Just remember that circuit speakers are just another AA member who has an opinion just like any other member of Alcoholics Anonymous.
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Re: Cross Addicted

Postby SoberInMI » Sat Apr 29, 2017 6:21 pm

Db1105 wrote: I'd much rather hear someone struggle through speaking from the heart rather than (from their head).


I agree.

Db1105 wrote:Our Traditions clearly state that the only requirement for membership is a desire to stop drinking.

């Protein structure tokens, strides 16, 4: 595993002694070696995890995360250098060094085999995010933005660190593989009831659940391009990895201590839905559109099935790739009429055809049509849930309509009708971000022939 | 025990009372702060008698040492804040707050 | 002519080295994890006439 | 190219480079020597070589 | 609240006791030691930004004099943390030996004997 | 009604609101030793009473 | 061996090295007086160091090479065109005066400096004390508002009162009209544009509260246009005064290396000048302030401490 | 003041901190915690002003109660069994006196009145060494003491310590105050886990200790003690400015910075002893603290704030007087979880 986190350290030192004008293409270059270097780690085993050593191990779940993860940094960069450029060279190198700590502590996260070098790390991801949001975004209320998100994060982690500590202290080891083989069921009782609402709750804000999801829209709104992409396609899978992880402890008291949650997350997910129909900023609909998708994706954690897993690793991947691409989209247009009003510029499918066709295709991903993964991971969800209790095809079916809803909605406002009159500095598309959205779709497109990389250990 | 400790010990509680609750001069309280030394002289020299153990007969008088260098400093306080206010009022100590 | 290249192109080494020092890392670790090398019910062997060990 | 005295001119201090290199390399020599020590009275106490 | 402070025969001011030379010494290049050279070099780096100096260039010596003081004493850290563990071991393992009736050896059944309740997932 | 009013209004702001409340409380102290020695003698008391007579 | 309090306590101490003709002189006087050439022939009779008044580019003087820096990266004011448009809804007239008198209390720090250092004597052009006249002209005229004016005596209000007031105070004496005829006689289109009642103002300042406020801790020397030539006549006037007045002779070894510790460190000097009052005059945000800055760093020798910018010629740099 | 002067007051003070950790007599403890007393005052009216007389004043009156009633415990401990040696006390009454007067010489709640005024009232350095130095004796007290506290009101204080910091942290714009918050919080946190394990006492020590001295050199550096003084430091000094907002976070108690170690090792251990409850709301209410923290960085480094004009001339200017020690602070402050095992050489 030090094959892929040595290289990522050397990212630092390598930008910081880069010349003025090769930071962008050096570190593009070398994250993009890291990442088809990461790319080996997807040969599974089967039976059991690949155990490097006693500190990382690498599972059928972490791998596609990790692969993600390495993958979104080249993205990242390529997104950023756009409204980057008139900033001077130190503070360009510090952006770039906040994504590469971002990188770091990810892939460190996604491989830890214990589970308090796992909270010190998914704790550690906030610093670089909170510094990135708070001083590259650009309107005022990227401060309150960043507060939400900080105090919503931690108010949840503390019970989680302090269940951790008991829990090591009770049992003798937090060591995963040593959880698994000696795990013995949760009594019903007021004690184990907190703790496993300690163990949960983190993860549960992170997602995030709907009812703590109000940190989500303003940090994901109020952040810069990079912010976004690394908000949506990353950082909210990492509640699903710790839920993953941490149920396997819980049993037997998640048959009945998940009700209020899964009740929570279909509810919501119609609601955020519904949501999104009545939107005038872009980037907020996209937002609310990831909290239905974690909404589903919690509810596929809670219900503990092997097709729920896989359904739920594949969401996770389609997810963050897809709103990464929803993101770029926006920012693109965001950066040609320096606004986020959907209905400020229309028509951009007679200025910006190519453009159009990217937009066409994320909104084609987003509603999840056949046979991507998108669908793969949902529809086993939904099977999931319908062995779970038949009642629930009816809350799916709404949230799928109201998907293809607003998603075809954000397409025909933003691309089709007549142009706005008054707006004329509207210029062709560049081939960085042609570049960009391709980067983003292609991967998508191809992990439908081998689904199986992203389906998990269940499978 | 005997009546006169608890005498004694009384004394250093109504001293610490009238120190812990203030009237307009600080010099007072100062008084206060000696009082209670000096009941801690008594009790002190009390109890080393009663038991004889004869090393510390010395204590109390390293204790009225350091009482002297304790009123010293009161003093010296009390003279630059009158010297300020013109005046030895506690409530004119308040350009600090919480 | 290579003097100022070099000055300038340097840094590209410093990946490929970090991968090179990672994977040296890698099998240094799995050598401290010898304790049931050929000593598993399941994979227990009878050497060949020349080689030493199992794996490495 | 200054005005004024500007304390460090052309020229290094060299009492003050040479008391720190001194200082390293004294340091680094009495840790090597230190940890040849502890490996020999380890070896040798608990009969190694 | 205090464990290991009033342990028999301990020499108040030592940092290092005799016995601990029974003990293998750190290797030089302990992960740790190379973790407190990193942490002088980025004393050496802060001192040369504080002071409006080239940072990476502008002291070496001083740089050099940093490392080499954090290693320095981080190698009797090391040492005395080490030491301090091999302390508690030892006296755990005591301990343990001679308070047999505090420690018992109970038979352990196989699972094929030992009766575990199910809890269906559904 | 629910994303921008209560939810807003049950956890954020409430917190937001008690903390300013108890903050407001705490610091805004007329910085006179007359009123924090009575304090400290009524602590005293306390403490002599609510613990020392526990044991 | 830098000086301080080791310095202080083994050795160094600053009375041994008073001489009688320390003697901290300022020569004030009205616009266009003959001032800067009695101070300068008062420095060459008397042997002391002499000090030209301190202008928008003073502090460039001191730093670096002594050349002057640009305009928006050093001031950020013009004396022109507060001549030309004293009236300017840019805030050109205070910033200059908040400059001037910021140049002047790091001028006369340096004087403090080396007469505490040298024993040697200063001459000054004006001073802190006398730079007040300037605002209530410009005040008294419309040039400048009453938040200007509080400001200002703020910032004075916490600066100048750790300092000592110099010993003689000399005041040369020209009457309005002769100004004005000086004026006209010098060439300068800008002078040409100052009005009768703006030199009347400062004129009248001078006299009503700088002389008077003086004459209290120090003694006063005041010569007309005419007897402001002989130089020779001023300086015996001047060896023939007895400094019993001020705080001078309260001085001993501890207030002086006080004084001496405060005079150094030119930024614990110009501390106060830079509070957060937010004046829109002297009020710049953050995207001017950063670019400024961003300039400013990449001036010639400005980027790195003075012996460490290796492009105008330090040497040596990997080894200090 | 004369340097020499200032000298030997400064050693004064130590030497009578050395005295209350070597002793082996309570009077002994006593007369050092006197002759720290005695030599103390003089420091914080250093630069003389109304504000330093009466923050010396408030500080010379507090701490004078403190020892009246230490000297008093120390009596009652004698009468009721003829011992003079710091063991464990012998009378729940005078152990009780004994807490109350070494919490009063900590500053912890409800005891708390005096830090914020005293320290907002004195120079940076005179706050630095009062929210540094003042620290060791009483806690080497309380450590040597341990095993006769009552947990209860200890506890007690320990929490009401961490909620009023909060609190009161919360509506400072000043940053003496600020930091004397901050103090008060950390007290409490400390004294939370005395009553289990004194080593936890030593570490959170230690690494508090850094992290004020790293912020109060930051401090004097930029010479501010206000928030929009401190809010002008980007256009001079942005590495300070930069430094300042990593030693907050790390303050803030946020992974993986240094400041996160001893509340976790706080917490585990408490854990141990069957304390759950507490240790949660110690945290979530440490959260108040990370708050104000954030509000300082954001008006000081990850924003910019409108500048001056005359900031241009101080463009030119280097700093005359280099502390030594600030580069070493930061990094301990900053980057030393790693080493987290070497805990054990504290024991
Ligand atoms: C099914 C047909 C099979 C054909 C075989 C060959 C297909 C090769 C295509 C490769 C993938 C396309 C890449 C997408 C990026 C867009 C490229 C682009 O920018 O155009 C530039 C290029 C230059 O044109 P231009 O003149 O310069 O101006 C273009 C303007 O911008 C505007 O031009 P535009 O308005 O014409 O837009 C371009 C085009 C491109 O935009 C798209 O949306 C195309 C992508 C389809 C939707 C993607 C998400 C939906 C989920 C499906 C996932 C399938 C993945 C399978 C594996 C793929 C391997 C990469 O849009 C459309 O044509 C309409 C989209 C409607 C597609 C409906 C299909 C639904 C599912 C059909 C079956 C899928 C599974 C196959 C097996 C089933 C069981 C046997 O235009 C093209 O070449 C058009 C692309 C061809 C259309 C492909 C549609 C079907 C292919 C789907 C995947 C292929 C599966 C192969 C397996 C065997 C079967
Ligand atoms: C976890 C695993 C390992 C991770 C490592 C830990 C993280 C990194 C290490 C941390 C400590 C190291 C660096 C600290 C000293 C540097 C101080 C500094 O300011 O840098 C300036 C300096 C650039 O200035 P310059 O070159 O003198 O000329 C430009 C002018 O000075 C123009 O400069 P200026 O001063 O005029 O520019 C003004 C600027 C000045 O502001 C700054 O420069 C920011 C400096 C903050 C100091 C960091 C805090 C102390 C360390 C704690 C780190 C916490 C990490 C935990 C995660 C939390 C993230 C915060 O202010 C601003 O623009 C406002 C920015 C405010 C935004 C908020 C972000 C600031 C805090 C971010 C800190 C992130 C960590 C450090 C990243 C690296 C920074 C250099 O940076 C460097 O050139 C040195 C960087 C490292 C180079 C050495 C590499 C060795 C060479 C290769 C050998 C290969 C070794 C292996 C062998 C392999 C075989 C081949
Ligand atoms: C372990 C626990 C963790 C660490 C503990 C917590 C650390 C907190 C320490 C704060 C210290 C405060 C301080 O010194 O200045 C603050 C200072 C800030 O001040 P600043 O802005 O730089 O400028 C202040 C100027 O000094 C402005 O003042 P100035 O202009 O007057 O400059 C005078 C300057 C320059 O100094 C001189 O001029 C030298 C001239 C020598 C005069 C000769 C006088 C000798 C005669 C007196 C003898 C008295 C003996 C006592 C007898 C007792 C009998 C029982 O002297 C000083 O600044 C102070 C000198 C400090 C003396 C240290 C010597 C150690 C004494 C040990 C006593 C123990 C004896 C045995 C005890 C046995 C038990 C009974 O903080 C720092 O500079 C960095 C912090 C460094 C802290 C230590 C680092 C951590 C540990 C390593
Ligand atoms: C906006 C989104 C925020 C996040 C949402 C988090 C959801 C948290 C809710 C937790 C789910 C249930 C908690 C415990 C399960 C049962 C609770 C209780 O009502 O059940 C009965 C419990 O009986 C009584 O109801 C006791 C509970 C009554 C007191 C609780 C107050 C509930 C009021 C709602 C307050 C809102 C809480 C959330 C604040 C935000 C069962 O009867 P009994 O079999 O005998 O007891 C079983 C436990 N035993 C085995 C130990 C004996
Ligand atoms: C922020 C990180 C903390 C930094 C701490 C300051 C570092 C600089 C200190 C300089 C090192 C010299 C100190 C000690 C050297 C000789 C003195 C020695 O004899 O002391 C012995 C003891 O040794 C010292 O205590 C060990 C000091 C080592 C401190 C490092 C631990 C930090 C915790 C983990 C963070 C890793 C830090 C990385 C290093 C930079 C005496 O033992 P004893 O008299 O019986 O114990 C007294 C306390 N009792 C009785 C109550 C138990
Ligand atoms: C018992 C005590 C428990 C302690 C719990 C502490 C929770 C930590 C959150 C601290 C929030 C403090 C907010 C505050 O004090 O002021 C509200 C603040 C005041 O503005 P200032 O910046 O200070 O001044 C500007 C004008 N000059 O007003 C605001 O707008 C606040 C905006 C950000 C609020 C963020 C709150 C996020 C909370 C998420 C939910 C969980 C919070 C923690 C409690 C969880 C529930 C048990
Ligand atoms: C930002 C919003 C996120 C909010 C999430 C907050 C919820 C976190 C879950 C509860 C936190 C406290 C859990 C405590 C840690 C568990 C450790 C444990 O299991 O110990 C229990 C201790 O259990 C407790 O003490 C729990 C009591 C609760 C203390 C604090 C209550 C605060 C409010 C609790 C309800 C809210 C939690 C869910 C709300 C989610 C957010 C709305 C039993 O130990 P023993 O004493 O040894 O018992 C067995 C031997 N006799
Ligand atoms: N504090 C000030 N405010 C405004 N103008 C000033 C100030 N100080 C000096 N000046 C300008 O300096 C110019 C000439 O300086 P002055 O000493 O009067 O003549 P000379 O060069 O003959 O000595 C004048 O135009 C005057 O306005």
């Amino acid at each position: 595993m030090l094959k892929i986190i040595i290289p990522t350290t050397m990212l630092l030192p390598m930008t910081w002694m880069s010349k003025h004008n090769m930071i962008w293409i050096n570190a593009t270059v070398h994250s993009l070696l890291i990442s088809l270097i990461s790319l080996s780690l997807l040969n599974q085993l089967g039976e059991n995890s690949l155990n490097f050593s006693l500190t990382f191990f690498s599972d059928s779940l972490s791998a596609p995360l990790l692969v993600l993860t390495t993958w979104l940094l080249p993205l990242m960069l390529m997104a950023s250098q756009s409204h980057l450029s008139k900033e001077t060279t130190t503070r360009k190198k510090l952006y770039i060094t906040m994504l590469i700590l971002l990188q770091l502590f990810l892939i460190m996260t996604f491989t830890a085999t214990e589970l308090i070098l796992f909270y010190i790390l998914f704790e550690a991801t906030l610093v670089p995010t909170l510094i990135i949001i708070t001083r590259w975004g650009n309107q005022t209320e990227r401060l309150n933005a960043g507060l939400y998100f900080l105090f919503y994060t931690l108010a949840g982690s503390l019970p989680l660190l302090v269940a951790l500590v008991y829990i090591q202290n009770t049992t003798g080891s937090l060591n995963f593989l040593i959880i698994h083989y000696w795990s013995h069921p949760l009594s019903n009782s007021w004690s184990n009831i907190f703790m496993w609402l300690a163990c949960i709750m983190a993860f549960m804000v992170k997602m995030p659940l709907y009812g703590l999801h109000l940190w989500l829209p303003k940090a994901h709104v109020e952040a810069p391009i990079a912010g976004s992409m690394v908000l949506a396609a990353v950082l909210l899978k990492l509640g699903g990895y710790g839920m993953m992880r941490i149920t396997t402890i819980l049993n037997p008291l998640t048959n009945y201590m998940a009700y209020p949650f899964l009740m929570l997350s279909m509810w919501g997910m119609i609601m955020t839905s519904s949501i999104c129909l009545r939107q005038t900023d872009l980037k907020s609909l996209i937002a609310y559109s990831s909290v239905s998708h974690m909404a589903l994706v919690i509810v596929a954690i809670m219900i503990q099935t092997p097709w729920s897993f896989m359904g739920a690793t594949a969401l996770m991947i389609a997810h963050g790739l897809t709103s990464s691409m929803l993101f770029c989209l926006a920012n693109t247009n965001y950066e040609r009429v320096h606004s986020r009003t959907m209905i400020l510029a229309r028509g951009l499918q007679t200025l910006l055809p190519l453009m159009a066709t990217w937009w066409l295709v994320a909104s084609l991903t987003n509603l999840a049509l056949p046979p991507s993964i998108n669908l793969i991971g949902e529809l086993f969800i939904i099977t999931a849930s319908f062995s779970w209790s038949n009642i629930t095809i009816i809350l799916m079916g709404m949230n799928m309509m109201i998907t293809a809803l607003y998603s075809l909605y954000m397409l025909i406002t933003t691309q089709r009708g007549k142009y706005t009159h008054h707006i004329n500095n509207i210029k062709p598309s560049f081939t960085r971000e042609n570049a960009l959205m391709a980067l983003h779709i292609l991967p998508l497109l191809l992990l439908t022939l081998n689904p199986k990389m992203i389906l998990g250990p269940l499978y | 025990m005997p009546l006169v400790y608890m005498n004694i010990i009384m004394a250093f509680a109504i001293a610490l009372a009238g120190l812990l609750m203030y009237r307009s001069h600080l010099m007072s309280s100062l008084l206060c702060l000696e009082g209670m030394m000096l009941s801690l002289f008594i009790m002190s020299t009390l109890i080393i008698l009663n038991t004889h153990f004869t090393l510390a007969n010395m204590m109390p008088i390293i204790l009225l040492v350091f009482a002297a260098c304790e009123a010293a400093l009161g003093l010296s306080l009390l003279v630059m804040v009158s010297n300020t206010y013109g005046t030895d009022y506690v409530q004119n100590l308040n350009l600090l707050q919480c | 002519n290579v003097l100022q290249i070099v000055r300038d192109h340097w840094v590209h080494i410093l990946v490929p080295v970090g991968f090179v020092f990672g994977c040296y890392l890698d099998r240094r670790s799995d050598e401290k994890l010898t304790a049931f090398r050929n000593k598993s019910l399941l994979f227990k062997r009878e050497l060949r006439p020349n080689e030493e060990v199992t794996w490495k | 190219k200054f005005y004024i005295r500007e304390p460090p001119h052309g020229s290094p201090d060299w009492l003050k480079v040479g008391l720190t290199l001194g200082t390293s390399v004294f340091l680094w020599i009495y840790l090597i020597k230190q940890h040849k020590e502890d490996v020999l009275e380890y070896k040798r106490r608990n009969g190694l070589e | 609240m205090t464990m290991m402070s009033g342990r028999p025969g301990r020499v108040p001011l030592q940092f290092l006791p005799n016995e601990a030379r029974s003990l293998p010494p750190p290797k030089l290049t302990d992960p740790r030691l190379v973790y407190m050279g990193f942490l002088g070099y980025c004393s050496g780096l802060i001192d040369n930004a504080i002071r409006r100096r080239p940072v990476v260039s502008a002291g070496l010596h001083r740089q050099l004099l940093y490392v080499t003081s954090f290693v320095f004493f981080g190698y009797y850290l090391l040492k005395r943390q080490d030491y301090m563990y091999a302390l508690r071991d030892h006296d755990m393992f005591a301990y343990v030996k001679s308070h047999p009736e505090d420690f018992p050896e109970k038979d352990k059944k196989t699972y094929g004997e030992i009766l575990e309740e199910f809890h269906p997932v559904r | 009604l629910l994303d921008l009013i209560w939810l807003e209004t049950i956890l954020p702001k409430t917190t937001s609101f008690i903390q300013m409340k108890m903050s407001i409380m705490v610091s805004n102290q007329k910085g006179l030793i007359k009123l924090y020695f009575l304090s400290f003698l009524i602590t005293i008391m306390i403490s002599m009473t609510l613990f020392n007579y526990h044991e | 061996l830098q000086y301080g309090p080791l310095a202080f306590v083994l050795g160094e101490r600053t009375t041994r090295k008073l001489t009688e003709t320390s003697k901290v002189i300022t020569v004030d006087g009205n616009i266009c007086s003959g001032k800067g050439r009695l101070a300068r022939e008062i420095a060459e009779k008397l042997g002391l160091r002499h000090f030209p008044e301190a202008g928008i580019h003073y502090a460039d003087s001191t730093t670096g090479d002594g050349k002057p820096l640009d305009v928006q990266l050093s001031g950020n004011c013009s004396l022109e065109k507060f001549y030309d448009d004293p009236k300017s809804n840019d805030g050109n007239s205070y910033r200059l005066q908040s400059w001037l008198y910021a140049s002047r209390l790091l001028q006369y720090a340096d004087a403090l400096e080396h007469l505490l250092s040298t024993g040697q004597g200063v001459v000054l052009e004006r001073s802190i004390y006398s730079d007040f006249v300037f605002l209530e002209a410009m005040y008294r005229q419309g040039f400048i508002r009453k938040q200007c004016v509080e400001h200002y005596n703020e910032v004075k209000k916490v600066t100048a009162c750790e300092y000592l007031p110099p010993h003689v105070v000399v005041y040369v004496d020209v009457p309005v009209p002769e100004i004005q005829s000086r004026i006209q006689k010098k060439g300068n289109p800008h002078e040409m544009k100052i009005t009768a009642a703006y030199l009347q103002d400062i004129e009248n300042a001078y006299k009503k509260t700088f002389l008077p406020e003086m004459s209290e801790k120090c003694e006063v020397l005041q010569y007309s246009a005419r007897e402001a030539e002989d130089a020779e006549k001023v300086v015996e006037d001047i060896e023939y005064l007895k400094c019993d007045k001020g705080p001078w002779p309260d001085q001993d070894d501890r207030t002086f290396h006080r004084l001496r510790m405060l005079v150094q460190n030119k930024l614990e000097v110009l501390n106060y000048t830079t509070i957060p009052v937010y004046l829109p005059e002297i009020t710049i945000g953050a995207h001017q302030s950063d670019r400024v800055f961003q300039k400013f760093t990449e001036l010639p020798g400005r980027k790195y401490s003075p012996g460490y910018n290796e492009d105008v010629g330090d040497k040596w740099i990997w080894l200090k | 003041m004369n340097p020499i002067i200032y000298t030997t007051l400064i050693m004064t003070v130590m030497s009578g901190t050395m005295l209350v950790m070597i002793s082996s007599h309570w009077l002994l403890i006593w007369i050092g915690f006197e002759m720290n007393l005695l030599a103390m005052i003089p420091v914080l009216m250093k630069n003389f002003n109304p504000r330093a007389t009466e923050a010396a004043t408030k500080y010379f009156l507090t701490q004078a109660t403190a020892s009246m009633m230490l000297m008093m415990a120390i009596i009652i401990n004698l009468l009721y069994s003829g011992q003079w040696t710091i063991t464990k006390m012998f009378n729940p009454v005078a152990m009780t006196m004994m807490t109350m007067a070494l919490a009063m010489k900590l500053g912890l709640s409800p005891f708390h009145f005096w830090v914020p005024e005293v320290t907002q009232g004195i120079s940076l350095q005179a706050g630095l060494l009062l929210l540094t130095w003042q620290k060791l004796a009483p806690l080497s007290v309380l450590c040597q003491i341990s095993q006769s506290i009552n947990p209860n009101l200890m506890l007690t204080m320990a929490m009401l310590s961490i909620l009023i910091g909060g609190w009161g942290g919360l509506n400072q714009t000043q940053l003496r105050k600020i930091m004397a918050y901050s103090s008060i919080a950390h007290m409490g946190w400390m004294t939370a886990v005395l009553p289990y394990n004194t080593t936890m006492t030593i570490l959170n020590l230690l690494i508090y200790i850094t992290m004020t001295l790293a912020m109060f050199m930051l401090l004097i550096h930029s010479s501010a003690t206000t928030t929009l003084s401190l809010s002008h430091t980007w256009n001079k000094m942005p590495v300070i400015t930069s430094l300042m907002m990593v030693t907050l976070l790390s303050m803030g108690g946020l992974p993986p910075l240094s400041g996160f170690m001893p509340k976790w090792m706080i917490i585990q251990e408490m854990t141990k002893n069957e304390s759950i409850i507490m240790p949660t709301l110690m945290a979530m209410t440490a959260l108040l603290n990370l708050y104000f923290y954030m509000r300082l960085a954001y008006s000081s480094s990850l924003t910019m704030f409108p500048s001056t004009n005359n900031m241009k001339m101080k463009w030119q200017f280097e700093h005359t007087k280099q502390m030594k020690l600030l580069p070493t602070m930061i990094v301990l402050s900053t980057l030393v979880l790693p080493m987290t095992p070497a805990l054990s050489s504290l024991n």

True, but the long form is more instructive and specifies "alcoholics." You want to argue with conference approved language?

Db1105 wrote:That outweighs anyone's "opinion". I heard the same debate 40 years ago when I first came in. AA in my area continues to thrive and grow with the so called pure, and those who think are umpire alcoholics. Hell, Dr Bob was a drug addict.


I can neither confirm or deny the assertion about Dr. Bob. But, did Dr. Bob talk about his drug addiction at meetings? You ignore Bill W.s 1958 "Grapevine" article which advocated including others who had other addictions as long as they stick to their alcoholism; that's the singleness of purpose and Bill W.s opinion. You would dismiss Bill W.s "opinion?"